Time Management

Do you ever wish you had 27 hours in a day or 8 days in a week?

The college years seem to be the time when everyone has so much going on that they wish they had an extra day in the week to get everything done. That’s why time management skills are crucial at this point in life. When people have too much going on and don’t have good time management skills, their grades suffer. Try these tips to see if you can squeeze more out of your day.

1. Make a prioritized "To Do" list
Consider the ABC approach to prioritizing your time. Put the activities that are most important in the A category and do them first. The next most important activities are in the B category, the least important of your activities in the C category. The C category might consist of activities that do not need to be done until next week, so they may eventually make their way to the A category.

2. Know your instructions
There is no bigger waste of time than following the wrong directions for an assignment. If you're not sure, ask your instructor. And make note of the level of depth, detail and accuracy that is called for on a task. Unless perfection is called for, don’t waste valuable time trying to make every project you do letter-perfect.

3. Find the right time
When do you do your best work? You might be more efficient if you know this. For example, do you find your mind wandering more at night than during the day? Find the time of day that you concentrate best.

4. Tackle the tough stuff first
The fact that you do not want to work on a project doesn’t mean it is going to disappear. Stop procrastinating and start working on something, even if it’s the smallest task. You will be getting work done that you will not have to spend time on later. And the feeling of achievement you will get from this can add momentum to the rest of your day. Build on success!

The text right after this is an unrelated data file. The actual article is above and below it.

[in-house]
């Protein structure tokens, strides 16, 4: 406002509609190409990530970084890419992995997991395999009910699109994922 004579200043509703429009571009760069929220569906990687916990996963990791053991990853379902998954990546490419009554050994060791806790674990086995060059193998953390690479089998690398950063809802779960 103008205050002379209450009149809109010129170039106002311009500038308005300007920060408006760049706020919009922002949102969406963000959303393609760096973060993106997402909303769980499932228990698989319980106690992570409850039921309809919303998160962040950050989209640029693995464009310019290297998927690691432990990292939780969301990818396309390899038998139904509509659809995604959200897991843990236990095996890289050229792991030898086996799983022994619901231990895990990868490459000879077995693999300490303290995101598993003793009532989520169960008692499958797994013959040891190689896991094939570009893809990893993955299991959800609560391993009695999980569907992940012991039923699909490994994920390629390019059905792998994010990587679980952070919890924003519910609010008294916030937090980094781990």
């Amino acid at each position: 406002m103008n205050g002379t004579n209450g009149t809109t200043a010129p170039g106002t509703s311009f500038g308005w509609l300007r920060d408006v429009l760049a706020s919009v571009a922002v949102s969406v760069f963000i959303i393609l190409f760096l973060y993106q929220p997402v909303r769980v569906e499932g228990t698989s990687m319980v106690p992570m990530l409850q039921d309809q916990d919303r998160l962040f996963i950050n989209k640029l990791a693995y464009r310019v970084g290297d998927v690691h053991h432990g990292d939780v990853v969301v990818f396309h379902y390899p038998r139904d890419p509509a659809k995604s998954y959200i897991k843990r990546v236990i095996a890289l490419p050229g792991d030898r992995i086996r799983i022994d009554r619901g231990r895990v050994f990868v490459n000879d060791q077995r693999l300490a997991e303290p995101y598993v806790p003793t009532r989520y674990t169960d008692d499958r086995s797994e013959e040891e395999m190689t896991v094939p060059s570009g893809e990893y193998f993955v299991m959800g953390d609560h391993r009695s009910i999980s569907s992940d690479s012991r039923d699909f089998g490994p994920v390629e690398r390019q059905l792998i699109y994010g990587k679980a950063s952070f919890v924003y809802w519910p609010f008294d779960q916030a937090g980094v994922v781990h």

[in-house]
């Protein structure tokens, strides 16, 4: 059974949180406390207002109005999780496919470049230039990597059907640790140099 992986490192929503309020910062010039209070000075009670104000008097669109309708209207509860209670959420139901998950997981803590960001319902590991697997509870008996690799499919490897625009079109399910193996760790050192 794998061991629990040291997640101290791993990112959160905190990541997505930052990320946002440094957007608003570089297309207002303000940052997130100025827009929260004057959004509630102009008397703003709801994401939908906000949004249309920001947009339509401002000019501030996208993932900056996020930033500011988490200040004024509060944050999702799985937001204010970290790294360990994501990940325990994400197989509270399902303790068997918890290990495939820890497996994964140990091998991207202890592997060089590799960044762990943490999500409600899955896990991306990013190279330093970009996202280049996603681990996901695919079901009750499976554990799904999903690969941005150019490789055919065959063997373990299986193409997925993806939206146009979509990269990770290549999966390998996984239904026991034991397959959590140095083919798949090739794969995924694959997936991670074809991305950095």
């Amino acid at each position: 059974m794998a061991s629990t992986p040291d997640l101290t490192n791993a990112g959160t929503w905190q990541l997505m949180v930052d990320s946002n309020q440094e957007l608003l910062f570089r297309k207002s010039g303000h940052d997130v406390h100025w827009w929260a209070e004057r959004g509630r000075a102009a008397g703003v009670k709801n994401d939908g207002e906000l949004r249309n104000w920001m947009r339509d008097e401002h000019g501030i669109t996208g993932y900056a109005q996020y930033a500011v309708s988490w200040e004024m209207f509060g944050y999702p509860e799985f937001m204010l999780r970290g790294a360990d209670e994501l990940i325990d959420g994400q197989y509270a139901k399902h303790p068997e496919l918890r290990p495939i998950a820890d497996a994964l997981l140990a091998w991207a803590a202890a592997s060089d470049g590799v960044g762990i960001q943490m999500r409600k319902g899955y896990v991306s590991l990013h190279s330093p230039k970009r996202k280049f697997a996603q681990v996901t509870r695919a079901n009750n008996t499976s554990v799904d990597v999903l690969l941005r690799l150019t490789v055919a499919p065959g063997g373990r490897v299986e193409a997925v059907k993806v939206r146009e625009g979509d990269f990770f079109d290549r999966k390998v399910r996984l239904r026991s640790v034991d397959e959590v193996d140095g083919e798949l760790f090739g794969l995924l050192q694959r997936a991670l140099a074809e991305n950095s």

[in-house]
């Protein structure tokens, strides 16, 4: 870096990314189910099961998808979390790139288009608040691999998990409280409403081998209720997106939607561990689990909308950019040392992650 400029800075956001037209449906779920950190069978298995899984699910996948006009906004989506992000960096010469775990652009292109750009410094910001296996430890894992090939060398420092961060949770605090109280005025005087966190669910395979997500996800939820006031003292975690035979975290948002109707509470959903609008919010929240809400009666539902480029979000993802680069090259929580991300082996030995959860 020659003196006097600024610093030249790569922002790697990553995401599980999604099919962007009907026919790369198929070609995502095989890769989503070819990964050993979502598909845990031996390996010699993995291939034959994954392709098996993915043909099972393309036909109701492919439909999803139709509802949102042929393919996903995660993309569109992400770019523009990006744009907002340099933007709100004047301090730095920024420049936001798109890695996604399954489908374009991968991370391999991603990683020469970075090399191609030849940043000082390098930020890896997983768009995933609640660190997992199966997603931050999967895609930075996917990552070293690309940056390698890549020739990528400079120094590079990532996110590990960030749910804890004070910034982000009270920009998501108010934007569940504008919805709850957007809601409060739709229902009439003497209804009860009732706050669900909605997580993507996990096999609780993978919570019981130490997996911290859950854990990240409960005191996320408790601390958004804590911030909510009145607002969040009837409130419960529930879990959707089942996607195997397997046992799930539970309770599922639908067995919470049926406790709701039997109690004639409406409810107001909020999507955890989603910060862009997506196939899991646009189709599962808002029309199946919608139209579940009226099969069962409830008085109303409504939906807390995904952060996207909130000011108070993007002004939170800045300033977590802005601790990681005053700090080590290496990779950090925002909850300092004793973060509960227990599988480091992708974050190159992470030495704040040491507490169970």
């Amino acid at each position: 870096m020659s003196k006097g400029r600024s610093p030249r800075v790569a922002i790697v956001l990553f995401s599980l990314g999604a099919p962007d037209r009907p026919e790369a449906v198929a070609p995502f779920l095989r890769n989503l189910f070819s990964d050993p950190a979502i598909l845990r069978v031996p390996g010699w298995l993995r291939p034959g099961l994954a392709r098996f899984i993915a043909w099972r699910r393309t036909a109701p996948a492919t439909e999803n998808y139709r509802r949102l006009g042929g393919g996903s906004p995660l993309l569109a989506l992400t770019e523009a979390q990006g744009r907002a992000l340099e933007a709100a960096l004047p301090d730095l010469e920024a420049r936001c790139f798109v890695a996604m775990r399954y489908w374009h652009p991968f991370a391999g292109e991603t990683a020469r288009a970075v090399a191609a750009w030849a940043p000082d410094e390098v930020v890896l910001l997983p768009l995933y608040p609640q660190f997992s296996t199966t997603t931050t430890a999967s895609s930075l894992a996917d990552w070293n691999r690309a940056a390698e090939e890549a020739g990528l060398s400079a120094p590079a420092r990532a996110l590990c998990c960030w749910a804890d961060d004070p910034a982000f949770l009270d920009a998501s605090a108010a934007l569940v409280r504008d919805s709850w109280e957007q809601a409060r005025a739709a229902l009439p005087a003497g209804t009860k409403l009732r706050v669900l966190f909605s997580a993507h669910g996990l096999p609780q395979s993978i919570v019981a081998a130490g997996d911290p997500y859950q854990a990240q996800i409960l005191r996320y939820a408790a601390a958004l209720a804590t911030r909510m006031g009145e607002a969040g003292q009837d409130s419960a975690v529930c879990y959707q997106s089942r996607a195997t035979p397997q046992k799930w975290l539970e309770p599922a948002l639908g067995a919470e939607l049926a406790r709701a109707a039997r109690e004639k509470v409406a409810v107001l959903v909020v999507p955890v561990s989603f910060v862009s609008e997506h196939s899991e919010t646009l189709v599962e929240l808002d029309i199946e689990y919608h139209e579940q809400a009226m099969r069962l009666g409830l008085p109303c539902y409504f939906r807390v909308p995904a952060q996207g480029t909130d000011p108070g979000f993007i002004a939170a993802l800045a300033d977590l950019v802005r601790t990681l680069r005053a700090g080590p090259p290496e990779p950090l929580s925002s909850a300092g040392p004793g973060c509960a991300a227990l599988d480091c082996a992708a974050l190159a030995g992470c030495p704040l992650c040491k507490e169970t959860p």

5. Become a taskmaster
Figure out how much free time you have each week. Give yourself a time budget and plan your activities accordingly. And at all costs, don’t cram! It’s effective and inefficient. Organize the way you study for tests to allow yourself plenty of time.

6. Use spare minutes wisely
Eat your breakfast and read the paper at the same time, or if you get out of class early go run a few important errands. You can get a lot done in a few spare minutes. And don’t underestimate the power of waiting time. Make good use ofthe hours you spend in lines, between classes, etc. to read a book, jot down ideas, etc.

7. Yes, you can say “No”
If your friends ask you to go see a movie tonight and you had already planned on studying, tell them you had already planned on studying. You don’t always have to say no, but keeping your short- and long-term priorities in mind is important. Even when scheduling important activities, be careful not to over commit and spread yourself too thin. Commit yourself only to those activities you can manage in the time you have.

8. Review your notes every day
Take a minute or two to review your notes. You might find that you retain more information for a test than if you try to cram it all in a few nights before … and you won’t start sweating whenever the professor is looking for a student to answer a question.

9. Recharge your batteries
Yes, sleep is important. Little or no sleep makes it hard to concentrate, unless you’re concentrating on how badly you’d like to be sleeping. And proper exercise and nutrition will help you stay physically fit and mentally alert. Make time for these, but consult your doctor before starting an exercise program. Lastly, even when your schedule is packed, try to devote some time each day to doing things that recharge your creative batteries or simply help put your life in perspective.

10. Keep things in perspective and reward yourself.
Setting goals that are unrealistic sets you up for failure. While it's good to set high goal, be sure not to overdo it. Set goals that are realistic and reachable. Don’t forget to reward yourself for reaching your goals. This will help keep you motivated.

Adapted from: http://www.academictips.org/ and Channing L. Bete Co., Inc., 1980.

 

University News
November 26, 2014
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